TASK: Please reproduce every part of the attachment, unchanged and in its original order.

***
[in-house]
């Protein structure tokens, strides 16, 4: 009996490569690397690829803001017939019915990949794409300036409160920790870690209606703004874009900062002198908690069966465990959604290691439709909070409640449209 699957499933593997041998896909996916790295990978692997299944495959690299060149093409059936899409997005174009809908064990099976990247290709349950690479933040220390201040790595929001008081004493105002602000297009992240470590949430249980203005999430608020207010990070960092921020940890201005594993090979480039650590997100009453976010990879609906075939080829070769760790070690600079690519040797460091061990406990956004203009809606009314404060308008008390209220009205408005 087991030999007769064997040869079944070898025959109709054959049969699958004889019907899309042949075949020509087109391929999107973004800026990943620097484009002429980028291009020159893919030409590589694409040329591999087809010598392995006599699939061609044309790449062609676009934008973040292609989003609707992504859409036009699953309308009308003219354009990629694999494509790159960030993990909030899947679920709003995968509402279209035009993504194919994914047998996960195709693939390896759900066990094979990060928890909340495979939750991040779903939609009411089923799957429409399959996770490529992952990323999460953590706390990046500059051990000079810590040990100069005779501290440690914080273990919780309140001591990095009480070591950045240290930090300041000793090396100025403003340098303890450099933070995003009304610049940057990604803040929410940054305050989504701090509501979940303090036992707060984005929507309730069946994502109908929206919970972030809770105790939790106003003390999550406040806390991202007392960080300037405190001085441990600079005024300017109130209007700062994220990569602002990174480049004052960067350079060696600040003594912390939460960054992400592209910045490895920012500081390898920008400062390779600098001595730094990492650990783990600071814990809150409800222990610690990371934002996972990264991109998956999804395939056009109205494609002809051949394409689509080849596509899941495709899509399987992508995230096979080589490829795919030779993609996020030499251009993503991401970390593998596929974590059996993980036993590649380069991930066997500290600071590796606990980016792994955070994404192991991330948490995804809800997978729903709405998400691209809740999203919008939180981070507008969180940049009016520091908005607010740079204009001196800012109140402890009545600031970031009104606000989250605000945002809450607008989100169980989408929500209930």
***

[in-house]
């Protein structure tokens, strides 16, 4: 009996490569690397690829803001017939019915990949794409300036409160920790870690209606703004874009900062002198908690069966465990959604290691439709909070409640449209 699957499933593997041998896909996916790295990978692997299944495959690299060149093409059936899409997005174009809908064990099976990247290709349950690479933040220390201040790595929001008081004493105002602000297009992240470590949430249980203005999430608020207010990070960092921020940890201005594993090979480039650590997100009453976010990879609906075939080829070769760790070690600079690519040797460091061990406990956004203009809606009314404060308008008390209220009205408005 087991030999007769064997040869079944070898025959109709054959049969699958004889019907899309042949075949020509087109391929999107973004800026990943620097484009002429980028291009020159893919030409590589694409040329591999087809010598392995006599699939061609044309790449062609676009934008973040292609989003609707992504859409036009699953309308009308003219354009990629694999494509790159960030993990909030899947679920709003995968509402279209035009993504194919994914047998996960195709693939390896759900066990094979990060928890909340495979939750991040779903939609009411089923799957429409399959996770490529992952990323999460953590706390990046500059051990000079810590040990100069005779501290440690914080273990919780309140001591990095009480070591950045240290930090300041000793090396100025403003340098303890450099933070995003009304610049940057990604803040929410940054305050989504701090509501979940303090036992707060984005929507309730069946994502109908929206919970972030809770105790939790106003003390999550406040806390991202007392960080300037405190001085441990600079005024300017109130209007700062994220990569602002990174480049004052960067350079060696600040003594912390939460960054992400592209910045490895920012500081390898920008400062390779600098001595730094990492650990783990600071814990809150409800222990610690990371934002996972990264991109998956999804395939056009109205494609002809051949394409689509080849596509899941495709899509399987992508995230096979080589490829795919030779993609996020030499251009993503991401970390593998596929974590059996993980036993590649380069991930066997500290600071590796606990980016792994955070994404192991991330948490995804809800997978729903709405998400691209809740999203919008939180981070507008969180940049009016520091908005607010740079204009001196800012109140402890009545600031970031009104606000989250605000945002809450607008989100169980989408929500209930």